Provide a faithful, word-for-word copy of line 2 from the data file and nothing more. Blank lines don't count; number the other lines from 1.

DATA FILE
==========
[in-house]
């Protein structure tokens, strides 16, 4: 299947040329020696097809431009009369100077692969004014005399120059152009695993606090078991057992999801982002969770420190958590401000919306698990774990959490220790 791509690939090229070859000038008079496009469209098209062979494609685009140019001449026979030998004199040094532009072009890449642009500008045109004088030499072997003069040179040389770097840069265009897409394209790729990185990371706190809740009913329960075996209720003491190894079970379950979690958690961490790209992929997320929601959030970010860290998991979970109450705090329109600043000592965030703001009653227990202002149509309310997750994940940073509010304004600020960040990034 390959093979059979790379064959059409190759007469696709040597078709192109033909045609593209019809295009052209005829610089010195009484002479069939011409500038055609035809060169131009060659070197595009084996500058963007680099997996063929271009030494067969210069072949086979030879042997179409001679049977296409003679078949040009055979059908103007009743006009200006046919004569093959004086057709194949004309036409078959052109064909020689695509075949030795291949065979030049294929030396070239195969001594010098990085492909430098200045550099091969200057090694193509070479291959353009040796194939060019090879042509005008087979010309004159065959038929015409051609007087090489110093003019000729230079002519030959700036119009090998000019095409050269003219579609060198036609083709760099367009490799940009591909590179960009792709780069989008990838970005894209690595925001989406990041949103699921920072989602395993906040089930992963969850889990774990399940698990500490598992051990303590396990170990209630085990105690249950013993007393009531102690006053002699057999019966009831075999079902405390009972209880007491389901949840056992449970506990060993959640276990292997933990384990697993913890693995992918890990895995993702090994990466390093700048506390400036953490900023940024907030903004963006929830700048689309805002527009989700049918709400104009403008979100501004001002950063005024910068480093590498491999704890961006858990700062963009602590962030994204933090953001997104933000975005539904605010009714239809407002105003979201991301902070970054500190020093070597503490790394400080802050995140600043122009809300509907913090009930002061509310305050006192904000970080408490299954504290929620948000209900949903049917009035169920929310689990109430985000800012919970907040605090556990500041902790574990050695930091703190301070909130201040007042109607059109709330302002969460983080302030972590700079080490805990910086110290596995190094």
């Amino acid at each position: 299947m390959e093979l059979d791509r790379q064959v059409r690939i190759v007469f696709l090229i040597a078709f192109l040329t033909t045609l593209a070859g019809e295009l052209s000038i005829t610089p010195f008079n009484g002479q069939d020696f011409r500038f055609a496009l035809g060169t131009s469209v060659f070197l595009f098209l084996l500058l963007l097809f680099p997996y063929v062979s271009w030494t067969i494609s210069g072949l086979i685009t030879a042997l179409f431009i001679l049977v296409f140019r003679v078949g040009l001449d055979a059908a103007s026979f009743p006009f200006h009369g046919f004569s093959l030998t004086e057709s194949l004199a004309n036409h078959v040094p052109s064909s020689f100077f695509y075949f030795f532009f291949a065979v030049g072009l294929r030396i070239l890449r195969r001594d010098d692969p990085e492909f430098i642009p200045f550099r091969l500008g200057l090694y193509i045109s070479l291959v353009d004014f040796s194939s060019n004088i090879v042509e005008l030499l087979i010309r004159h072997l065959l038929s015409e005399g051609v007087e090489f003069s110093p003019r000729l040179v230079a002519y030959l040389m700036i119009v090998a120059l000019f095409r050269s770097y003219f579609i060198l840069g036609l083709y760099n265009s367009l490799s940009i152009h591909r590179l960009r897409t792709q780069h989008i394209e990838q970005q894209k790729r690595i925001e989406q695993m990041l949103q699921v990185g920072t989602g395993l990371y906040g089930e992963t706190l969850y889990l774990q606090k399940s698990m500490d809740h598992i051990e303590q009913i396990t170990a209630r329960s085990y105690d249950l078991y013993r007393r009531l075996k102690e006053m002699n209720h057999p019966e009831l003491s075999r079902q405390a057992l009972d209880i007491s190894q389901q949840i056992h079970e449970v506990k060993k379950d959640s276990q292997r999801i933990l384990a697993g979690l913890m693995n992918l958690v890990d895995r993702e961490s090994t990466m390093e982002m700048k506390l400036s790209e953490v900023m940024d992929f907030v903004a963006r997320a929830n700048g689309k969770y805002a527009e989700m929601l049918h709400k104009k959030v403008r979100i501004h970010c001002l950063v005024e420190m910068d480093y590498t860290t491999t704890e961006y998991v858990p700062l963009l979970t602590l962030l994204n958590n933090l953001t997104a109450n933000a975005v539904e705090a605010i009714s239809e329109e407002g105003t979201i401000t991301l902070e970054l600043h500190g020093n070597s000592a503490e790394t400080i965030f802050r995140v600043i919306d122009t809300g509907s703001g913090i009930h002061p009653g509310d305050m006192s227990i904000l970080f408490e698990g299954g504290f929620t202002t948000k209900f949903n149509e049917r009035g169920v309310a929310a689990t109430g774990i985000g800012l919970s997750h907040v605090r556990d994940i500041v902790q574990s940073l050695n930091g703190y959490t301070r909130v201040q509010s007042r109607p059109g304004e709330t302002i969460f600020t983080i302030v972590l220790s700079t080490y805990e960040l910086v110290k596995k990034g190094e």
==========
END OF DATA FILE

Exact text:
């Protein structure tokens, strides 16, 4: 299947040329020696097809431009009369100077692969004014005399120059152009695993606090078991057992999801982002969770420190958590401000919306698990774990959490220790 791509690939090229070859000038008079496009469209098209062979494609685009140019001449026979030998004199040094532009072009890449642009500008045109004088030499072997003069040179040389770097840069265009897409394209790729990185990371706190809740009913329960075996209720003491190894079970379950979690958690961490790209992929997320929601959030970010860290998991979970109450705090329109600043000592965030703001009653227990202002149509309310997750994940940073509010304004600020960040990034 390959093979059979790379064959059409190759007469696709040597078709192109033909045609593209019809295009052209005829610089010195009484002479069939011409500038055609035809060169131009060659070197595009084996500058963007680099997996063929271009030494067969210069072949086979030879042997179409001679049977296409003679078949040009055979059908103007009743006009200006046919004569093959004086057709194949004309036409078959052109064909020689695509075949030795291949065979030049294929030396070239195969001594010098990085492909430098200045550099091969200057090694193509070479291959353009040796194939060019090879042509005008087979010309004159065959038929015409051609007087090489110093003019000729230079002519030959700036119009090998000019095409050269003219579609060198036609083709760099367009490799940009591909590179960009792709780069989008990838970005894209690595925001989406990041949103699921920072989602395993906040089930992963969850889990774990399940698990500490598992051990303590396990170990209630085990105690249950013993007393009531102690006053002699057999019966009831075999079902405390009972209880007491389901949840056992449970506990060993959640276990292997933990384990697993913890693995992918890990895995993702090994990466390093700048506390400036953490900023940024907030903004963006929830700048689309805002527009989700049918709400104009403008979100501004001002950063005024910068480093590498491999704890961006858990700062963009602590962030994204933090953001997104933000975005539904605010009714239809407002105003979201991301902070970054500190020093070597503490790394400080802050995140600043122009809300509907913090009930002061509310305050006192904000970080408490299954504290929620948000209900949903049917009035169920929310689990109430985000800012919970907040605090556990500041902790574990050695930091703190301070909130201040007042109607059109709330302002969460983080302030972590700079080490805990910086110290596995190094």